Height Could be Linked to Risks of Blood Clots and Other Ailments

The height someone is might hold clues to their risk of several health problems, like blood clots, says a new study.

Height can be a predictor of risk for VTE or venous thromboembolism, more commonly called blood clots, showed a study published on Tuesday.

Blood clot risk appeared as lowest amongst shortest men and women and appeared to increase as height did, say researchers.

The study’s lead author said height was not something that anyone can do anything about. However, he added that height in population continues to increase, which could contribute to the number of thrombosis cases increasing.

The author added that he believed that as a risk assessment, height should be included just like overweight is, although formal studies must be performed to determine exactly the way height interacts with blood disorders as well as with other conditions.

Across the U.S., blood clots kill between 60,000 and 100,000 people each year, showed data from the Center for Disease Control.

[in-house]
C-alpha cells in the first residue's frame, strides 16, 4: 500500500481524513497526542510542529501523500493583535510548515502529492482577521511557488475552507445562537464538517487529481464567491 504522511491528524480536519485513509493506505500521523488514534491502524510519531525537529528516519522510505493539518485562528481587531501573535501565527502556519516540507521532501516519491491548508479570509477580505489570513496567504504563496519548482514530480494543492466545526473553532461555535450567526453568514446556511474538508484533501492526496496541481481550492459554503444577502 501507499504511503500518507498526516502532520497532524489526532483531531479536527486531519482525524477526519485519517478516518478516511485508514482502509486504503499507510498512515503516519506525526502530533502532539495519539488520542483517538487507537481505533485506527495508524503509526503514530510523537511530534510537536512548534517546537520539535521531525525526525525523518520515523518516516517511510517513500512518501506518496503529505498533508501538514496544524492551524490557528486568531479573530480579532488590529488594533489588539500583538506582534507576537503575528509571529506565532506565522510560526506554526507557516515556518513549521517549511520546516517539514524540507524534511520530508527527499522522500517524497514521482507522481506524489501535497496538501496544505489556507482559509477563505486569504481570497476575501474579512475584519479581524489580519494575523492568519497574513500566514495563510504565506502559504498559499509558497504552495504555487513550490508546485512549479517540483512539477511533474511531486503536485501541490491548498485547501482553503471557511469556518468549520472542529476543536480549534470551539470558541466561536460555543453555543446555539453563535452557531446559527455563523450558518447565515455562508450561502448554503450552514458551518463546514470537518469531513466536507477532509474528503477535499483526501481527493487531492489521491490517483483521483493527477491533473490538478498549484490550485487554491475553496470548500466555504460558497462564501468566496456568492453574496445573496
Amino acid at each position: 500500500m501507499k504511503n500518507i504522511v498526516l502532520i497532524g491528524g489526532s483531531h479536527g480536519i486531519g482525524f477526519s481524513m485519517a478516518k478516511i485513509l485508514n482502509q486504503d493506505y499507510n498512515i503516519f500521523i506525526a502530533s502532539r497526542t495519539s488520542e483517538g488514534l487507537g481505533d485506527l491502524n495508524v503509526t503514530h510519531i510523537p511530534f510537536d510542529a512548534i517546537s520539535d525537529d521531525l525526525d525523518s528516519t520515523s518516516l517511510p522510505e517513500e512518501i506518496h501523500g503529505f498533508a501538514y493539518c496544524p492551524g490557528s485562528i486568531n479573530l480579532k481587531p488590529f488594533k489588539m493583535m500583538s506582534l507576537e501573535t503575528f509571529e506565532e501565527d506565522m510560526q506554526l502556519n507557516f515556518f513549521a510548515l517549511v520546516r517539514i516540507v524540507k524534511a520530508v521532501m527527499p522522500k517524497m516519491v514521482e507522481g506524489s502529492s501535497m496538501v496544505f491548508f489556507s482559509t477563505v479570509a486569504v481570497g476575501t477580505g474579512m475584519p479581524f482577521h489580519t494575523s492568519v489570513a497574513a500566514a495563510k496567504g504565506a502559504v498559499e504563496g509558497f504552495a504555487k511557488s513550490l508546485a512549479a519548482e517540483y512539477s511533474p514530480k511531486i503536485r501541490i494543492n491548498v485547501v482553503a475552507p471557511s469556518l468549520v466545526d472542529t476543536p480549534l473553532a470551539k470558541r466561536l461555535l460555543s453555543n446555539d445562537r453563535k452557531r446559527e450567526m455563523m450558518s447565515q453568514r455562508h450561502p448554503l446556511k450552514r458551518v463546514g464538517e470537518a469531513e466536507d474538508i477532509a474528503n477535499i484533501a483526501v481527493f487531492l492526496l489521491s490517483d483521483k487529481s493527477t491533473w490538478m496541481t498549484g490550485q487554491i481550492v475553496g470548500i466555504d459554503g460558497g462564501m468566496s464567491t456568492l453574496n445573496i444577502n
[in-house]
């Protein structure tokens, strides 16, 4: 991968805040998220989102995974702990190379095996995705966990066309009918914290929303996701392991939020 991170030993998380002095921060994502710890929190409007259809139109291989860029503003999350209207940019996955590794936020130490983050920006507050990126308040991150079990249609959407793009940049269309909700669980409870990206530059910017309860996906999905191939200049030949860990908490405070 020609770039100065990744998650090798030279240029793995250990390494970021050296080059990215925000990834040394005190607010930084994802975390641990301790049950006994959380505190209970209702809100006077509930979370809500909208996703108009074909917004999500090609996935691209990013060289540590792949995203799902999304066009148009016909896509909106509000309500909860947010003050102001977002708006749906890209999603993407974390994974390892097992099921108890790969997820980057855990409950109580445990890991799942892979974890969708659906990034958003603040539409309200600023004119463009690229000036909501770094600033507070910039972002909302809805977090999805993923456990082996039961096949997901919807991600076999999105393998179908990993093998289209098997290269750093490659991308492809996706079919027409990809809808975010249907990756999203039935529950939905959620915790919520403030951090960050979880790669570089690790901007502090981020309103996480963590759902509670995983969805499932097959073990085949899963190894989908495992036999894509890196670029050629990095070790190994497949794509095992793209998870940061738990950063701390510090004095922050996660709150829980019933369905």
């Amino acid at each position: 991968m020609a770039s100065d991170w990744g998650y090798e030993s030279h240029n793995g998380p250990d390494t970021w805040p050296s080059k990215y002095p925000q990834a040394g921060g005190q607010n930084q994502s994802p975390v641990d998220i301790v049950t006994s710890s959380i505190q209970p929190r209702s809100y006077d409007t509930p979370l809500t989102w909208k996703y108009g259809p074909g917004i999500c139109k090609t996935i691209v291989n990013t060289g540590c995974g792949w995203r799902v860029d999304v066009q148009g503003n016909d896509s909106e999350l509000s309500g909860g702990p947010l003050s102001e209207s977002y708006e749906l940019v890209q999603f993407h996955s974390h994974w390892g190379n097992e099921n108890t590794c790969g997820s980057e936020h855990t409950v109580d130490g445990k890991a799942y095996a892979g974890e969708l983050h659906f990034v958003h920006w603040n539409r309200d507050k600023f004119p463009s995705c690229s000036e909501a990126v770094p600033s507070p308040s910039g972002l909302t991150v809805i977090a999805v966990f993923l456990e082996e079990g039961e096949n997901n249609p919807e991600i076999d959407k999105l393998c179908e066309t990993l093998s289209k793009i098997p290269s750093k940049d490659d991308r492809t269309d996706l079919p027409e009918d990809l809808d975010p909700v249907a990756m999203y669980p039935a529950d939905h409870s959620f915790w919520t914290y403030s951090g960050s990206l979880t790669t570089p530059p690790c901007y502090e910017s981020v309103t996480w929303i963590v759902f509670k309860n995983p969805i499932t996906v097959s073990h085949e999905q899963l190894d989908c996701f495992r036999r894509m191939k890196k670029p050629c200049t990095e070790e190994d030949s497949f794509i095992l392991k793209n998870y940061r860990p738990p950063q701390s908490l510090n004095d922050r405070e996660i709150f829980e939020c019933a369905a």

In Europe, an estimated 500,000 deaths that are related to blood clots occur annually, showed a review paper from 2014.

The risk of having blood clots is not the only health risk linked to height, as heart problems, cancer, longevity and gestational diabetes have at some point during studies been linked to individual height.

The recent study on blood clots involved information on over 1.6 men from Sweden born from 1951 to 1992, as well as data on over 1 million women in Sweden who had their first pregnancy from 1982 to 2012.

Pregnancy can raise the risk of contracting blood clots, which is amongst the leading causes of deaths of new mothers in today’s developed world.

Researchers were able to identify siblings with different heights using the multi-generation register in Sweden. They used the country’s national hospital register to track blood clot diagnosis from 1968 to 2012.

They found that risk of blood clots fell 69% for women who were 5-foot-1 or shorter in comparison to women 6-foot or taller.

The risk fell 65% for men less than 5-foot-3 compared to men 6-foot-2 or taller.

Amongst men, researchers found a risk tied to height found for blood clots in lungs, known as pulmonary embolism and in legs as well as other places.

Among women, the only blood clot risk significantly associated with the patient’s height was in the legs.

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